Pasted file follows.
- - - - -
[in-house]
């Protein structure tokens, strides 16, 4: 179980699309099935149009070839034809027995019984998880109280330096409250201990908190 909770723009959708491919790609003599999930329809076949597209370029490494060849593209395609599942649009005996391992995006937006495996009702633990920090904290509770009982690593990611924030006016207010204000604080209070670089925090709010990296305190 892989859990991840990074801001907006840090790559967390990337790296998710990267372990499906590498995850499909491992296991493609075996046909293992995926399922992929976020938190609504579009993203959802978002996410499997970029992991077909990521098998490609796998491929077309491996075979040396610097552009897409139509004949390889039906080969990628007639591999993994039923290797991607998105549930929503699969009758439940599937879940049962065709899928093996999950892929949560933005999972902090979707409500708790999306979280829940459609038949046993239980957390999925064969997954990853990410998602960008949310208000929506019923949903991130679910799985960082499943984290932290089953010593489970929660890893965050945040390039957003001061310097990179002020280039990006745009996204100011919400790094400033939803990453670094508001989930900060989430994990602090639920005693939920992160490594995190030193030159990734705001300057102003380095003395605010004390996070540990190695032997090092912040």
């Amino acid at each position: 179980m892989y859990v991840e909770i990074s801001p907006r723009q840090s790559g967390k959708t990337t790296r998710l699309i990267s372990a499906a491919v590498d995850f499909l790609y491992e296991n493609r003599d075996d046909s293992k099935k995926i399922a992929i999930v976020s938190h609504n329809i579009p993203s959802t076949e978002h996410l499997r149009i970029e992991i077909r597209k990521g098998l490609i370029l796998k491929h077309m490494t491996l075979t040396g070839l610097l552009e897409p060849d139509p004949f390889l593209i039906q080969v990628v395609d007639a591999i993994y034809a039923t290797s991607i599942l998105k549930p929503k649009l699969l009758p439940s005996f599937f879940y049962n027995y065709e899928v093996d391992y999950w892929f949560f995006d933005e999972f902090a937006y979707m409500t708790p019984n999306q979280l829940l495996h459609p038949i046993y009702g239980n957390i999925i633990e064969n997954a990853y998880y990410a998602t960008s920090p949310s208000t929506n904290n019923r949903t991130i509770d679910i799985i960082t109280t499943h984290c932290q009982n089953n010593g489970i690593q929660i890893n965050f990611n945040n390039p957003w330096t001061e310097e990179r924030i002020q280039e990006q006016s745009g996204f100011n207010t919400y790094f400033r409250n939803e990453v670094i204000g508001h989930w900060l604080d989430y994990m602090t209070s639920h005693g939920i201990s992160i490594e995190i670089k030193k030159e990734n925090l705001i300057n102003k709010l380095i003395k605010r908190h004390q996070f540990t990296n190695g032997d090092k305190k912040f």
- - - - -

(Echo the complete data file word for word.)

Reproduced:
[in-house]
């Protein structure tokens, strides 16, 4: 179980699309099935149009070839034809027995019984998880109280330096409250201990908190 909770723009959708491919790609003599999930329809076949597209370029490494060849593209395609599942649009005996391992995006937006495996009702633990920090904290509770009982690593990611924030006016207010204000604080209070670089925090709010990296305190 892989859990991840990074801001907006840090790559967390990337790296998710990267372990499906590498995850499909491992296991493609075996046909293992995926399922992929976020938190609504579009993203959802978002996410499997970029992991077909990521098998490609796998491929077309491996075979040396610097552009897409139509004949390889039906080969990628007639591999993994039923290797991607998105549930929503699969009758439940599937879940049962065709899928093996999950892929949560933005999972902090979707409500708790999306979280829940459609038949046993239980957390999925064969997954990853990410998602960008949310208000929506019923949903991130679910799985960082499943984290932290089953010593489970929660890893965050945040390039957003001061310097990179002020280039990006745009996204100011919400790094400033939803990453670094508001989930900060989430994990602090639920005693939920992160490594995190030193030159990734705001300057102003380095003395605010004390996070540990190695032997090092912040």
């Amino acid at each position: 179980m892989y859990v991840e909770i990074s801001p907006r723009q840090s790559g967390k959708t990337t790296r998710l699309i990267s372990a499906a491919v590498d995850f499909l790609y491992e296991n493609r003599d075996d046909s293992k099935k995926i399922a992929i999930v976020s938190h609504n329809i579009p993203s959802t076949e978002h996410l499997r149009i970029e992991i077909r597209k990521g098998l490609i370029l796998k491929h077309m490494t491996l075979t040396g070839l610097l552009e897409p060849d139509p004949f390889l593209i039906q080969v990628v395609d007639a591999i993994y034809a039923t290797s991607i599942l998105k549930p929503k649009l699969l009758p439940s005996f599937f879940y049962n027995y065709e899928v093996d391992y999950w892929f949560f995006d933005e999972f902090a937006y979707m409500t708790p019984n999306q979280l829940l495996h459609p038949i046993y009702g239980n957390i999925i633990e064969n997954a990853y998880y990410a998602t960008s920090p949310s208000t929506n904290n019923r949903t991130i509770d679910i799985i960082t109280t499943h984290c932290q009982n089953n010593g489970i690593q929660i890893n965050f990611n945040n390039p957003w330096t001061e310097e990179r924030i002020q280039e990006q006016s745009g996204f100011n207010t919400y790094f400033r409250n939803e990453v670094i204000g508001h989930w900060l604080d989430y994990m602090t209070s639920h005693g939920i201990s992160i490594e995190i670089k030193k030159e990734n925090l705001i300057n102003k709010l380095i003395k605010r908190h004390q996070f540990t990296n190695g032997d090092k305190k912040f």